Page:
The Portland Japanese Garden is widely considered to be the most beautiful and authentic Japanese garden outside of Japan. One Japanese dignitary even went so far as to proclaim it the most beautiful Japanese garden in the world, period.

Entry to the show is free with your garden admission. If you are going to be in the Portland area this month, why not drop by the garden and do a little unique Christmas shopping? Here are a few useful links:

Portland Japanese Garden
Through the Lens

Thursday, November 1, 2007

The Last First Thursday

Japanese Garden, Portland, Oregon

Tonight is the last "First Thursday" of the season in the Pearl District that will include the artwalk. The good news is, the weather is CLEAR! If you are in PDX, we hope to see you there!

Monday, October 22, 2007

A bare almond tree during winter
in the Languedoc Region of France

If you are an artist in any medium, you should check out "Empty Easel" online. This wonderful resource is filled with all sorts of helpful and interesting information pertaining to art.
There is a newsletter you can sign up for, as well, so you get regular previews of what will appear on the site during a particular week. Here's a link to the site: Empty Easel

As always, our photography can be viewed and purchased here:
Etsy Shop
Fine Art Photography

Thursday, October 18, 2007

Oregon Ballet Measures 49 & 50

How's this for a spooky Halloween castle?
Chateau de Menthon St Bernard, Haute Savoie, France
Images on this blog may not be used for any purpose without written permission

As our November 6th election nears, the television and radio ads are sending us enough mixed messages to make our heads spin.

Measure 50 has to do with taxing tobacco and using the money for children's health care. That sounds like a good idea. Then, you hear the conflicting ads, and both sides seem to make valid points. One argument against the measure claims that we already have a program for children's health care in place, but it hasn't been effective due to disorganization and/or apathy. Why not, the ads ask, get the existing program working, rather than adding new taxes? We can't help but be suspicious of those ads opposing the measure, though, because the fine print reveals that they've been paid for by tobacco giant Phillip Morris. Plus, the ads in favor of the measure are supported by the cancer and heart associations, who you would hope have the public's best interest in mind.

Most of the ads against Measure 50 place great emphasis on the fact that it would make an amendment to the state constitution, in order to make sure that all of the funds would go to kids' healthcare and would be untouchable by politicians for other purposes. The actors in the ads pretend to be so appalled by the fact that the constitution would be affected. Right, like people would rather leave children without health care than, gulp, amend the state constitution. How lame. Nice try, Phillip Morris.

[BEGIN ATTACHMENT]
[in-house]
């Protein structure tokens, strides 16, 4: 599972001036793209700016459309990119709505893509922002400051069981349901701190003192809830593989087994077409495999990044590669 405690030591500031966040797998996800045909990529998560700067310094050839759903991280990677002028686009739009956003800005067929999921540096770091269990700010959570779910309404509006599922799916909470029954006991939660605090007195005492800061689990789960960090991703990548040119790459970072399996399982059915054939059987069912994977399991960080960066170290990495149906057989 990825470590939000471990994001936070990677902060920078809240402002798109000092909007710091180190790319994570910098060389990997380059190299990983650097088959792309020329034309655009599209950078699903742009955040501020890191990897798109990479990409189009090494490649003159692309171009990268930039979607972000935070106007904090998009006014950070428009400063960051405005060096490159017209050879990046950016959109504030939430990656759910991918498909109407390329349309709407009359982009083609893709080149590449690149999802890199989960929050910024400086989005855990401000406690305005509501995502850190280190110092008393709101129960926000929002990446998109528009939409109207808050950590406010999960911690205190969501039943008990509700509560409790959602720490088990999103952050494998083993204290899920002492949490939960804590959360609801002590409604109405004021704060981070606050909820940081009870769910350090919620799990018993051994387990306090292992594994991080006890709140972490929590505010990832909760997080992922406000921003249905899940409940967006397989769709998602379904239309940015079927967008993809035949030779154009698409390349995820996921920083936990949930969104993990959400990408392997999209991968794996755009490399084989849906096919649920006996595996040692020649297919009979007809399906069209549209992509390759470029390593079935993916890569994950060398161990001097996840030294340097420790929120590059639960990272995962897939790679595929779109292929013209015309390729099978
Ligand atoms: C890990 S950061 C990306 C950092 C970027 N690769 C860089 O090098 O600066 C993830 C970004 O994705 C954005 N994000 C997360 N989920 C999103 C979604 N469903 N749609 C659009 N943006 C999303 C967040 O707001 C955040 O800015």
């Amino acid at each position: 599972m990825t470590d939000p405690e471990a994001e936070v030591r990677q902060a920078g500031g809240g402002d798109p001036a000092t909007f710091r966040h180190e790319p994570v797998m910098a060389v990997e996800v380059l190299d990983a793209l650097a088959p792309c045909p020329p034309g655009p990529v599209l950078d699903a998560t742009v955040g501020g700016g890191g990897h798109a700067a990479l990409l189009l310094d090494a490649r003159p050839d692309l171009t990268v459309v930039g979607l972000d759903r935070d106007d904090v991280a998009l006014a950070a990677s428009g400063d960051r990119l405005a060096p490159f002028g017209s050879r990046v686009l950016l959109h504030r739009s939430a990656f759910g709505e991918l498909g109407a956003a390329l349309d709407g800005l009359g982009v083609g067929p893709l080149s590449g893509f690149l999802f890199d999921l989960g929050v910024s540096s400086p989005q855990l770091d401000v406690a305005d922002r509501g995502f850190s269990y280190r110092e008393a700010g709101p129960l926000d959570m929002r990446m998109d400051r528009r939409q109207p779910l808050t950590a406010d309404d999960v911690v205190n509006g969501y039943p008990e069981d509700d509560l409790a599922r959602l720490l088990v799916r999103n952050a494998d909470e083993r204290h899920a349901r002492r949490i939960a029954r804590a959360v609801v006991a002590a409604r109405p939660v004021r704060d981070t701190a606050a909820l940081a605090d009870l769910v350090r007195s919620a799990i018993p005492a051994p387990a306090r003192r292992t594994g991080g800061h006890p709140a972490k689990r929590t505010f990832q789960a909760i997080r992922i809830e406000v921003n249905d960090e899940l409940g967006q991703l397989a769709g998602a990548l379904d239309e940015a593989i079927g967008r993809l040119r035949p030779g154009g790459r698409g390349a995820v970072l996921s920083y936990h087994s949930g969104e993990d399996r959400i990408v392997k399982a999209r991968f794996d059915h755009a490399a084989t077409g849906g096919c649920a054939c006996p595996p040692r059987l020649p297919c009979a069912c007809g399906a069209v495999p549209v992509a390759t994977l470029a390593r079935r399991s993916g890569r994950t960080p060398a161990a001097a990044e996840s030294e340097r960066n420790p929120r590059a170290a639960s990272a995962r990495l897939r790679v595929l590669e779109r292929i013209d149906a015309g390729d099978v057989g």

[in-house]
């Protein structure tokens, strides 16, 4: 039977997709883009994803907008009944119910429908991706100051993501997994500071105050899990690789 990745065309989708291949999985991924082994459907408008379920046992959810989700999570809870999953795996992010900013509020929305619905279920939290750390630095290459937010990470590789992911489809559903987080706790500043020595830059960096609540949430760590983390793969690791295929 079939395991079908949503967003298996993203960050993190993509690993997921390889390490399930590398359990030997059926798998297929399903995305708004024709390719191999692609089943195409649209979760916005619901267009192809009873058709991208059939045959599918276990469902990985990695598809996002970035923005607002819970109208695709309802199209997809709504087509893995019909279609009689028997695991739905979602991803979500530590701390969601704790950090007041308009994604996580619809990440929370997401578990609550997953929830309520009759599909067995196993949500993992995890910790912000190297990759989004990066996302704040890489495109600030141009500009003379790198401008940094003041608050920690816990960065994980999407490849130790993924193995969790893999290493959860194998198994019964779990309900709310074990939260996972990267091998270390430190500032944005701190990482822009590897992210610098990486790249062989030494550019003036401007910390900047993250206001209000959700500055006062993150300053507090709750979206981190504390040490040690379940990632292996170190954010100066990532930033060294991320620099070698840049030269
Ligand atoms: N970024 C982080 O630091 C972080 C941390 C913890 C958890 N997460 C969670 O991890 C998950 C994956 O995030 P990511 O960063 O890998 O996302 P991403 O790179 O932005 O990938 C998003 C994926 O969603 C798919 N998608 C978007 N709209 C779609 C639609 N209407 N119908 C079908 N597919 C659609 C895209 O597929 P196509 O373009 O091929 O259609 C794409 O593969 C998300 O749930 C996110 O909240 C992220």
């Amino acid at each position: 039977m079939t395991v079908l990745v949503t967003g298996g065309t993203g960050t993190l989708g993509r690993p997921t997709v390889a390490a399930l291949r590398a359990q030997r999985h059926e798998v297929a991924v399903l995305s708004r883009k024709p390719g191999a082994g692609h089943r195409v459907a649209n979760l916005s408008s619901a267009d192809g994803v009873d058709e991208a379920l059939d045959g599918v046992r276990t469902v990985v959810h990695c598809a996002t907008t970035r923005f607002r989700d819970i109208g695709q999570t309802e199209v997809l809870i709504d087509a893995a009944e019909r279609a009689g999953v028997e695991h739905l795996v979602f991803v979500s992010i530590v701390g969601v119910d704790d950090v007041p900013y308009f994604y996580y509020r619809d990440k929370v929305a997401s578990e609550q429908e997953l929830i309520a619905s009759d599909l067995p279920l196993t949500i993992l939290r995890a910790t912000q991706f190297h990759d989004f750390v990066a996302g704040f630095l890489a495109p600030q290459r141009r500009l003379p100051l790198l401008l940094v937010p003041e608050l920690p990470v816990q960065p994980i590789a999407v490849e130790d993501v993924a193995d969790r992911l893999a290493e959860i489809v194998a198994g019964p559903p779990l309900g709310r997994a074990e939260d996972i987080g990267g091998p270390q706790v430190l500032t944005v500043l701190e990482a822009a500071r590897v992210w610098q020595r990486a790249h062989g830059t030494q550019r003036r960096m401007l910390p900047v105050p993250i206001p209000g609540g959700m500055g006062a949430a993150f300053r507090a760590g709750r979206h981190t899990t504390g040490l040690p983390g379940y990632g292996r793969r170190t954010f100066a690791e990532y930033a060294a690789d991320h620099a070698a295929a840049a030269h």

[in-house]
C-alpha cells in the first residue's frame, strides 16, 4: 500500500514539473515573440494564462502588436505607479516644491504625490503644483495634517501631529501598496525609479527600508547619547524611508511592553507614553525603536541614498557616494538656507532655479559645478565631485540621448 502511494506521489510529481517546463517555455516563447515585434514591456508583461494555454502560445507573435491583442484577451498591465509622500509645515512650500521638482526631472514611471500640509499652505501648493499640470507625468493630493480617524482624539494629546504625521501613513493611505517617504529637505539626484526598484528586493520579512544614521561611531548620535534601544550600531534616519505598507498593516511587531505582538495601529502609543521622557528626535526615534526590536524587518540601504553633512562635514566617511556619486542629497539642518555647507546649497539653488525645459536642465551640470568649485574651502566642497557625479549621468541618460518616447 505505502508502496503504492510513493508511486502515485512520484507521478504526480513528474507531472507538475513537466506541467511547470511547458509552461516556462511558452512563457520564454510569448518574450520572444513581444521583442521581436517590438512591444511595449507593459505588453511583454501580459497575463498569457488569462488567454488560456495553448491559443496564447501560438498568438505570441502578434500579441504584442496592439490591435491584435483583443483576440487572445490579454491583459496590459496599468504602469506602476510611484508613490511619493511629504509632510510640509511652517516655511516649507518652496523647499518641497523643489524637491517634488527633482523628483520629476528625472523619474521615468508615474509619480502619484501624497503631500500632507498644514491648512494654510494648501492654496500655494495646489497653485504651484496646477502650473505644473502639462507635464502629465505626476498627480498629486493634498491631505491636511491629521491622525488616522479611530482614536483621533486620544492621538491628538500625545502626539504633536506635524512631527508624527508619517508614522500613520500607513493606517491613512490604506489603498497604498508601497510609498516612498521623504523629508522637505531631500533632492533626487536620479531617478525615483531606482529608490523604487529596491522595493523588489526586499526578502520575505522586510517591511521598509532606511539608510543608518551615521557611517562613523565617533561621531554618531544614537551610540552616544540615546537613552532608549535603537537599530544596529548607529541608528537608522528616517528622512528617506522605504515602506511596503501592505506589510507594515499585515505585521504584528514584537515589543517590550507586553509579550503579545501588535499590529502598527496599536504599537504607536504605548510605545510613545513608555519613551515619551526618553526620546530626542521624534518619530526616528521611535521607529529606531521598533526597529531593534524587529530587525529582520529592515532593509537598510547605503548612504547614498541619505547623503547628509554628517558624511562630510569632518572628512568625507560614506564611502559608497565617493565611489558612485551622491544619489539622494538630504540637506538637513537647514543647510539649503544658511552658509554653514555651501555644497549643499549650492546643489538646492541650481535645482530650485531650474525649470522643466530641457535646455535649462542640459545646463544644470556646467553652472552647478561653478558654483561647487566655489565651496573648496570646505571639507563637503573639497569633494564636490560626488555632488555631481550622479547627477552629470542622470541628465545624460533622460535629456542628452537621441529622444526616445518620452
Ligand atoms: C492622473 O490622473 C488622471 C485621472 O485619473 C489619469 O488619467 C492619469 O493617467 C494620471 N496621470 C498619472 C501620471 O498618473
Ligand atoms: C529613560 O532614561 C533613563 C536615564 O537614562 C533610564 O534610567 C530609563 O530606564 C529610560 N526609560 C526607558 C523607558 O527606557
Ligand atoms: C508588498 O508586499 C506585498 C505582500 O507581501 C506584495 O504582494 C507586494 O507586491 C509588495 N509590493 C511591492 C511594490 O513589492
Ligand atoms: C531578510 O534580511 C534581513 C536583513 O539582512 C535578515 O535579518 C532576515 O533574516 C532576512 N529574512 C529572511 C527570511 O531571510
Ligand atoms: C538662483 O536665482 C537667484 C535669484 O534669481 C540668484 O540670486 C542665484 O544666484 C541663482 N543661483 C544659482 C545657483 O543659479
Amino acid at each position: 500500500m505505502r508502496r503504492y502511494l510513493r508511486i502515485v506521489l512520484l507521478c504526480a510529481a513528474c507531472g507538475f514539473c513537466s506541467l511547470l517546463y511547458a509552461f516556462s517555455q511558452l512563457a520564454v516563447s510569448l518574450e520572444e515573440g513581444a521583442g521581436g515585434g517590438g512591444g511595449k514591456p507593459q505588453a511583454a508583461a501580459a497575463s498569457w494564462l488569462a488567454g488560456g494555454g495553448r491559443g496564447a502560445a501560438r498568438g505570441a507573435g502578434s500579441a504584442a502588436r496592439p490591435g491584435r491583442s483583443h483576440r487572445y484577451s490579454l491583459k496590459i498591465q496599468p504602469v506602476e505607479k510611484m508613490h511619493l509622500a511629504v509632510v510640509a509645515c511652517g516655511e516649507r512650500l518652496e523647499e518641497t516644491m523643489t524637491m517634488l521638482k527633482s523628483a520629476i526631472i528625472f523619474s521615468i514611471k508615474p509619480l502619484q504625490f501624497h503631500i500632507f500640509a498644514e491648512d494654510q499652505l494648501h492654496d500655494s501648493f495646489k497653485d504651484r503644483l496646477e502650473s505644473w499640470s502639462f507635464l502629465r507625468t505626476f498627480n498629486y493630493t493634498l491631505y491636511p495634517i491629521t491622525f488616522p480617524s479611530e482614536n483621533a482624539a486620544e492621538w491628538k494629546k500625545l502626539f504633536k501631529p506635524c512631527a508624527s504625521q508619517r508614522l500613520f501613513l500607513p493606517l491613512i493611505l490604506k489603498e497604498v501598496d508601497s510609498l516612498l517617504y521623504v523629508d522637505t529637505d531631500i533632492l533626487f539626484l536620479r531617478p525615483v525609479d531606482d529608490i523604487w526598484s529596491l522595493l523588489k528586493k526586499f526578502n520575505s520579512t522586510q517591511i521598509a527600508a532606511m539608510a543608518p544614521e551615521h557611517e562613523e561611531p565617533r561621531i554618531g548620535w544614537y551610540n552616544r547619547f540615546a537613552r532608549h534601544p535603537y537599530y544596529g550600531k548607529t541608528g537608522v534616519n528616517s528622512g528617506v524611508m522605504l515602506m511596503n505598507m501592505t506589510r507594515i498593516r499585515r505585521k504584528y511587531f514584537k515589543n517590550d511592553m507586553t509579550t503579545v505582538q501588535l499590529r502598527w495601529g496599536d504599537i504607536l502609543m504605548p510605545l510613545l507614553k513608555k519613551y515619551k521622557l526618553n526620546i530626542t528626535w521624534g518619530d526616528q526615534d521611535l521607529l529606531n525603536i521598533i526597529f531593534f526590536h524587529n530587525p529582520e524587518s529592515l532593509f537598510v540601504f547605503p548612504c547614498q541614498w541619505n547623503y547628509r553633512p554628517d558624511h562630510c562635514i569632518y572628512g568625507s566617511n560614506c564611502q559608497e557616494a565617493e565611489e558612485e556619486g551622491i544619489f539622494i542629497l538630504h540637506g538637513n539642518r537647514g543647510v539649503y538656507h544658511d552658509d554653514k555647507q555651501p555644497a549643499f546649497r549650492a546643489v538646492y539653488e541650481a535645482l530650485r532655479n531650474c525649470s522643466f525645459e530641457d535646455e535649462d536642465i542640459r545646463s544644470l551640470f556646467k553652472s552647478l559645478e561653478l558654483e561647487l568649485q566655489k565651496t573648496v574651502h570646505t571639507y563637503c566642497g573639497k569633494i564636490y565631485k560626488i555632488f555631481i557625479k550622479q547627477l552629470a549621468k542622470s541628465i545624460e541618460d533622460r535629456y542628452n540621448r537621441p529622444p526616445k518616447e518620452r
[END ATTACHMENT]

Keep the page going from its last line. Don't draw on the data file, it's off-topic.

Measure 49, on the other hand, involves a property owner's right to develop land. It supposedly makes changes to a prior measure that passed a year or two ago, which opened the door to increased development. Again, hearing the opposing views, it would seem both sides are right. This one will probably take some serious reading to decipher. The voter information pamphlet looks like War and Peace. It's got about fifty pages of microscopic type, most of which is undoubtedly very dry subject matter. The thing is, you hear land owners giving sob stories of the possibility of losing their family farms if they aren't allowed to develop the land as they please, then you hear the other side saying that these people are really just hoping to cut subdivisions through the middle of the forest. Given the fact that our state has sort of pioneered restrictions on urban sprawl, this is a touchy issue. We're not looking forward to reading that exciting pamphlet, but it looks like we'll probably have to in order to make an informed decision.

On a lighter note. . .our photography can be viewed or purchased here:

Fine Art Photography Website
Etsy Shop
Flickr Gallery

Monday, October 15, 2007

Picture Frames - To make or not to make?

Japanese Garden, Portland Oregon
Images on this blog may not be used for any purpose without written permission
Prints may be purchased on Etsy